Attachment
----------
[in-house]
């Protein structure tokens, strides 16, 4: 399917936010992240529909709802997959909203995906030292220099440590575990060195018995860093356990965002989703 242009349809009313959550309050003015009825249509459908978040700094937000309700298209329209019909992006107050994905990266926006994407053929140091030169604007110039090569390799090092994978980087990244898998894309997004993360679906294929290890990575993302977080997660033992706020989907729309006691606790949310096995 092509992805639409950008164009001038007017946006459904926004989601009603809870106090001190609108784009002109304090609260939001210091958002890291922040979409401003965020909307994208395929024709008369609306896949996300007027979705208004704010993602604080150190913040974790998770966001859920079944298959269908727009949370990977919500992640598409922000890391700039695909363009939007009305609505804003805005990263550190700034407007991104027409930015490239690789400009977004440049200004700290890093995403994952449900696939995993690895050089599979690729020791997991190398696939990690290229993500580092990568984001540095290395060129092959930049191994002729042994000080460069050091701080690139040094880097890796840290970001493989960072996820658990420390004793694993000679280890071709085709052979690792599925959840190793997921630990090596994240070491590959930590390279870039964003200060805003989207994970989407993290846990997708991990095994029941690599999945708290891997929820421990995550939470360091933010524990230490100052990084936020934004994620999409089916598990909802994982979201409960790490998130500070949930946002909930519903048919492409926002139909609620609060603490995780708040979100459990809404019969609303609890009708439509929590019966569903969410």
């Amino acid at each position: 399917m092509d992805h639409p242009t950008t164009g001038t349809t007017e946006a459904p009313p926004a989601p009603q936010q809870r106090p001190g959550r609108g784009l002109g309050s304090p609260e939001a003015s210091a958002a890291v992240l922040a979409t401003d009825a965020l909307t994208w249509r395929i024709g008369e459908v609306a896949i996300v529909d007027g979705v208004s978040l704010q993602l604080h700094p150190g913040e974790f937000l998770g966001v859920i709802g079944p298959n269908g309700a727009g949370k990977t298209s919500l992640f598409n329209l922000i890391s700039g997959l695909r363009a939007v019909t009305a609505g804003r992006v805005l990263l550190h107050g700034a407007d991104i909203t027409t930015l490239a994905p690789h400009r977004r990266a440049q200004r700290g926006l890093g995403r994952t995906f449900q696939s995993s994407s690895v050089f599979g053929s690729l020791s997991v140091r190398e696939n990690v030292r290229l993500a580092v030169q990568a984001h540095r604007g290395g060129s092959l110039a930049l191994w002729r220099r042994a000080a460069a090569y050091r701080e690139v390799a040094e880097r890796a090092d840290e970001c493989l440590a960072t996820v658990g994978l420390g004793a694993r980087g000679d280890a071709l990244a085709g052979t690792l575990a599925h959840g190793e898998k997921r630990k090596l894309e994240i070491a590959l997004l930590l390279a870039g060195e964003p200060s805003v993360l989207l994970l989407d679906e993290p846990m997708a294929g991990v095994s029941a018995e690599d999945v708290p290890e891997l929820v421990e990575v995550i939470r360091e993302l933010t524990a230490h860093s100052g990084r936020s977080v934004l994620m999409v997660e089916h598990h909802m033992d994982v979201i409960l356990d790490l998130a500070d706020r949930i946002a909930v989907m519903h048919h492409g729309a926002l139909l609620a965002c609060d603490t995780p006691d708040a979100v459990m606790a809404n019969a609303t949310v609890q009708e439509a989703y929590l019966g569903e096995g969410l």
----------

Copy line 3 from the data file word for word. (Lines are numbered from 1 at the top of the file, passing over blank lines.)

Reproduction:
């Amino acid at each position: 399917m092509d992805h639409p242009t950008t164009g001038t349809t007017e946006a459904p009313p926004a989601p009603q936010q809870r106090p001190g959550r609108g784009l002109g309050s304090p609260e939001a003015s210091a958002a890291v992240l922040a979409t401003d009825a965020l909307t994208w249509r395929i024709g008369e459908v609306a896949i996300v529909d007027g979705v208004s978040l704010q993602l604080h700094p150190g913040e974790f937000l998770g966001v859920i709802g079944p298959n269908g309700a727009g949370k990977t298209s919500l992640f598409n329209l922000i890391s700039g997959l695909r363009a939007v019909t009305a609505g804003r992006v805005l990263l550190h107050g700034a407007d991104i909203t027409t930015l490239a994905p690789h400009r977004r990266a440049q200004r700290g926006l890093g995403r994952t995906f449900q696939s995993s994407s690895v050089f599979g053929s690729l020791s997991v140091r190398e696939n990690v030292r290229l993500a580092v030169q990568a984001h540095r604007g290395g060129s092959l110039a930049l191994w002729r220099r042994a000080a460069a090569y050091r701080e690139v390799a040094e880097r890796a090092d840290e970001c493989l440590a960072t996820v658990g994978l420390g004793a694993r980087g000679d280890a071709l990244a085709g052979t690792l575990a599925h959840g190793e898998k997921r630990k090596l894309e994240i070491a590959l997004l930590l390279a870039g060195e964003p200060s805003v993360l989207l994970l989407d679906e993290p846990m997708a294929g991990v095994s029941a018995e690599d999945v708290p290890e891997l929820v421990e990575v995550i939470r360091e993302l933010t524990a230490h860093s100052g990084r936020s977080v934004l994620m999409v997660e089916h598990h909802m033992d994982v979201i409960l356990d790490l998130a500070d706020r949930i946002a909930v989907m519903h048919h492409g729309a926002l139909l609620a965002c609060d603490t995780p006691d708040a979100v459990m606790a809404n019969a609303t949310v609890q009708e439509a989703y929590l019966g569903e096995g969410l």